The cherry sweetness is wonderful. Add the terrific coffee, leather, nuttiness, and creaminess and it is a winner, folks.

This dashes and deconstructs my theory that most cigars lose their soul with long humidor time. But like Gollum, Johnny gave his “precious” loads of love and care.

The strength is definitely medium/full. Oh lawdy, lawdy.

And I’ve still got the Colon from Panama to smoke and review that Johnny gave me. It is 8 years old!! When I took the cello off, the thing was so yellow and full of plume it dazzled me. But I couldn’t get a decent photo of it. I kept getting funky glare.

Now the downside to a lancero. Only if you are reviewing it…getting up constantly to take photos as the lash doesn’t last more than ¾’.

I am truly digging this cigar. I wish I had Taste-O-Vision so you could experience this with me.
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I’ve burned 1-1/2” and it just keeps getting better. This is the first time I’ve really appreciated a good leather element. It is like your favorite old baseball glove. That wonderful aroma. Though, I don’t know how it tastes.

There is an extreme Cubanesque-ness about the Cuvée Grand Lancero 2009.

I look closely at both the foot band and the main cigar band and find tiny writing. There is an “SDT” on the foot band but could not find its meaning. There is the tiniest writing I’ve ever seen on the main band that is the signature of Michael Chiusano of Cusano Cigars. If you know what the SDT means, please leave a comment.
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The second third begins.

The pepper keeps on chooglin’.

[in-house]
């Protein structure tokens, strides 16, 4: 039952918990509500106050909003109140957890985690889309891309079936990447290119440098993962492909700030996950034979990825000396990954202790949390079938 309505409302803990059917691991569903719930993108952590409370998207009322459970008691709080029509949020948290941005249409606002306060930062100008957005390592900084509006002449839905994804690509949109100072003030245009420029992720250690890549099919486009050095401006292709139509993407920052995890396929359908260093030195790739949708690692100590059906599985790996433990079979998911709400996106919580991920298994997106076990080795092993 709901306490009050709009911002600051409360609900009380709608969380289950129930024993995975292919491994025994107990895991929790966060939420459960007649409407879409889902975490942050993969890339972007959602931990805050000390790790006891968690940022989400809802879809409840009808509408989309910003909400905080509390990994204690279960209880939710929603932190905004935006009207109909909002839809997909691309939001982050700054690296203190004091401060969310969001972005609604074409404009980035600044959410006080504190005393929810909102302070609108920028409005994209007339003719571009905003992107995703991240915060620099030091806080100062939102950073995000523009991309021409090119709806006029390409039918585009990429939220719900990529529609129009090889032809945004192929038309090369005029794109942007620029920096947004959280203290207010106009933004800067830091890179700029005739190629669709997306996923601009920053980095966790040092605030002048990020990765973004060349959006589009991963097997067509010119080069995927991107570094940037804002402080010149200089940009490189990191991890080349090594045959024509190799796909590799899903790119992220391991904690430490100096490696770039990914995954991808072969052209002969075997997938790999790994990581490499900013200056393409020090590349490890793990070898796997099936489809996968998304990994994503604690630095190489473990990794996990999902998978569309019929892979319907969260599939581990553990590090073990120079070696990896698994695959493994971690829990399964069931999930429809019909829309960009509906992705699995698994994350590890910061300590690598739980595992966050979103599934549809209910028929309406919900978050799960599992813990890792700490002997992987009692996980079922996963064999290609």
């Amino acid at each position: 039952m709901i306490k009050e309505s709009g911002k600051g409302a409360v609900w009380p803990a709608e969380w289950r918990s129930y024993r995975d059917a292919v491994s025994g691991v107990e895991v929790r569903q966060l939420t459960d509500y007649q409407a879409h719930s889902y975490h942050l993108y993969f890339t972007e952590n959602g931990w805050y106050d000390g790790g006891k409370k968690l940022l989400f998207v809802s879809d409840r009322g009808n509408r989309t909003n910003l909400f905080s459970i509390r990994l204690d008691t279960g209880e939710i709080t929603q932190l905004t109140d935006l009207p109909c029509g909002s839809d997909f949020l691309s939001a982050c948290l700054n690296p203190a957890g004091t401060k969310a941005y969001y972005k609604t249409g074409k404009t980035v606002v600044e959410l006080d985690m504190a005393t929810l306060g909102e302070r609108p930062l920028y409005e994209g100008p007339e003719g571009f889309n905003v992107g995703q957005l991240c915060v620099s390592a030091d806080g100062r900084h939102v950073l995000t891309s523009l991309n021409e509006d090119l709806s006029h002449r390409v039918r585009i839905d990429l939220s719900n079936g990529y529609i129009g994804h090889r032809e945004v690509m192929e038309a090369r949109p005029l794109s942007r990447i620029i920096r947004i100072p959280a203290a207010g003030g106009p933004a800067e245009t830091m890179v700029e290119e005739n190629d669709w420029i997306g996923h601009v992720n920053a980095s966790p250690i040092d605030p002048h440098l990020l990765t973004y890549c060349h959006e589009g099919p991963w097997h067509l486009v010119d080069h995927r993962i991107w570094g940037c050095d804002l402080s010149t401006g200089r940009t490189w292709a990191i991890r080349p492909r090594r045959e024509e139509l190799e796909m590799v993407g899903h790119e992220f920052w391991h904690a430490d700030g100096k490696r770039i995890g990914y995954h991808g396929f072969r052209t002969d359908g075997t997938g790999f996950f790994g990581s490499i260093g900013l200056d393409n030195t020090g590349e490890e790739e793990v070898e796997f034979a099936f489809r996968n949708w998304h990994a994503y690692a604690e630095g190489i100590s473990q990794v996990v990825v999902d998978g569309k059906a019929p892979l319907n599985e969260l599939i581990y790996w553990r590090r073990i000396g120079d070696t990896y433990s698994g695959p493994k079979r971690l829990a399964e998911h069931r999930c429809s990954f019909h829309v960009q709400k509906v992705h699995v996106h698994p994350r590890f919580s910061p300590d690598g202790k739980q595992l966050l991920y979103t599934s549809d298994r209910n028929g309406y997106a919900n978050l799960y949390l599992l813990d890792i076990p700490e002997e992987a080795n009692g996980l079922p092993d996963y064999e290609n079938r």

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Coffee and creaminess take over as the main flavors. The cherry begins to fade but leaves the sweetness. But the cherry remains in force in the aroma after each puff. The leather is still going strong.

I get some caramel. Most of the time I get heavy cream influence along with sweetness, I tend to taste a caramel component.
A savory gravy element shows up for the first time. Not beef. Some sort of bird.

The char line continues to be spot on. And there isn’t a single wrapper issue. Marvelous.

Now I’m dying to try the CI 2010 version which I think is just the name and not from 2010. But they are out of stock. A 10 count goes for $70.00.

As the Cuvée Grand Lancero 2009 progresses, another flavor comes to the surface: Cinnamon which takes over for the red and black pepper.

There is an almost elusive flavor. But I know what it is. It’s that mystical Cuban Twang.

With 4” to go, the flavor profile is outstanding.

I would advise, tentatively, to try the CI 2010 model and let it rest for 6 months.

I’m going to send this review to Michael Chiusano and let him tell me what the SDT means. It is probably obvious and I will feel like a schmuck when he tells me.

The Cuvée Grand Lancero 2009 finds its complexity at this point. A perfect balance. And a nice long finish.